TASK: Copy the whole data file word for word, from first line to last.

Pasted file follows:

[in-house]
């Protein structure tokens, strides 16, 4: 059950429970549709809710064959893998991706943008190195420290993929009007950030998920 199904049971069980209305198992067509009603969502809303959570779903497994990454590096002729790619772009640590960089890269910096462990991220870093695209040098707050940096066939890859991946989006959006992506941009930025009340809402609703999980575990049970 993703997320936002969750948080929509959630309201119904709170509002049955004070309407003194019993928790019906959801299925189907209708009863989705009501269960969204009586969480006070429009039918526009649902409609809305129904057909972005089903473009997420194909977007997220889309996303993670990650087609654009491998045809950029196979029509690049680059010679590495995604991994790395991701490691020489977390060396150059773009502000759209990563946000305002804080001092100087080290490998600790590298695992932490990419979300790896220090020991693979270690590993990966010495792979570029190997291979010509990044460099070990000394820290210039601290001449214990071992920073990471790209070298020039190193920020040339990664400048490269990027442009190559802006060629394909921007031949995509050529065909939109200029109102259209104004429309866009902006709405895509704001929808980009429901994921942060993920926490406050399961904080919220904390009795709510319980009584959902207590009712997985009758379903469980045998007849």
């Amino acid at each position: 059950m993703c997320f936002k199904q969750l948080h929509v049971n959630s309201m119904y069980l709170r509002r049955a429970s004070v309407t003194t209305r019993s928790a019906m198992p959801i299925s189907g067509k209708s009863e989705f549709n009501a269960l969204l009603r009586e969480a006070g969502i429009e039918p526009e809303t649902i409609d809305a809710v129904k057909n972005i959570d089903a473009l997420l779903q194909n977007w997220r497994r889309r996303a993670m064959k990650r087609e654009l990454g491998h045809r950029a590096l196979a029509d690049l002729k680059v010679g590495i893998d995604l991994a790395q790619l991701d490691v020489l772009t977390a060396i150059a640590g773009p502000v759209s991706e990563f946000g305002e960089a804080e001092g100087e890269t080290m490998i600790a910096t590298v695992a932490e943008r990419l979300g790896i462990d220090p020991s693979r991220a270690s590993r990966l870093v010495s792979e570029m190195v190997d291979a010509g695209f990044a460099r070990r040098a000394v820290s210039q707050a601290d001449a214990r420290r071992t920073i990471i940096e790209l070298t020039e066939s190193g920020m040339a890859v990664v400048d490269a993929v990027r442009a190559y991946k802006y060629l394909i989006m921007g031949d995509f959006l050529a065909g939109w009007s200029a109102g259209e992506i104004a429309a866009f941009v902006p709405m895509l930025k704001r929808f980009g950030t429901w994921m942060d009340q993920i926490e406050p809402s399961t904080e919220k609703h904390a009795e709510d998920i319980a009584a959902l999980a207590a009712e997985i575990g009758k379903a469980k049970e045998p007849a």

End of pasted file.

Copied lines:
[in-house]
């Protein structure tokens, strides 16, 4: 059950429970549709809710064959893998991706943008190195420290993929009007950030998920 199904049971069980209305198992067509009603969502809303959570779903497994990454590096002729790619772009640590960089890269910096462990991220870093695209040098707050940096066939890859991946989006959006992506941009930025009340809402609703999980575990049970 993703997320936002969750948080929509959630309201119904709170509002049955004070309407003194019993928790019906959801299925189907209708009863989705009501269960969204009586969480006070429009039918526009649902409609809305129904057909972005089903473009997420194909977007997220889309996303993670990650087609654009491998045809950029196979029509690049680059010679590495995604991994790395991701490691020489977390060396150059773009502000759209990563946000305002804080001092100087080290490998600790590298695992932490990419979300790896220090020991693979270690590993990966010495792979570029190997291979010509990044460099070990000394820290210039601290001449214990071992920073990471790209070298020039190193920020040339990664400048490269990027442009190559802006060629394909921007031949995509050529065909939109200029109102259209104004429309866009902006709405895509704001929808980009429901994921942060993920926490406050399961904080919220904390009795709510319980009584959902207590009712997985009758379903469980045998007849």
């Amino acid at each position: 059950m993703c997320f936002k199904q969750l948080h929509v049971n959630s309201m119904y069980l709170r509002r049955a429970s004070v309407t003194t209305r019993s928790a019906m198992p959801i299925s189907g067509k209708s009863e989705f549709n009501a269960l969204l009603r009586e969480a006070g969502i429009e039918p526009e809303t649902i409609d809305a809710v129904k057909n972005i959570d089903a473009l997420l779903q194909n977007w997220r497994r889309r996303a993670m064959k990650r087609e654009l990454g491998h045809r950029a590096l196979a029509d690049l002729k680059v010679g590495i893998d995604l991994a790395q790619l991701d490691v020489l772009t977390a060396i150059a640590g773009p502000v759209s991706e990563f946000g305002e960089a804080e001092g100087e890269t080290m490998i600790a910096t590298v695992a932490e943008r990419l979300g790896i462990d220090p020991s693979r991220a270690s590993r990966l870093v010495s792979e570029m190195v190997d291979a010509g695209f990044a460099r070990r040098a000394v820290s210039q707050a601290d001449a214990r420290r071992t920073i990471i940096e790209l070298t020039e066939s190193g920020m040339a890859v990664v400048d490269a993929v990027r442009a190559y991946k802006y060629l394909i989006m921007g031949d995509f959006l050529a065909g939109w009007s200029a109102g259209e992506i104004a429309a866009f941009v902006p709405m895509l930025k704001r929808f980009g950030t429901w994921m942060d009340q993920i926490e406050p809402s399961t904080e919220k609703h904390a009795e709510d998920i319980a009584a959902l999980a207590a009712e997985i575990g009758k379903a469980k049970e045998p007849a």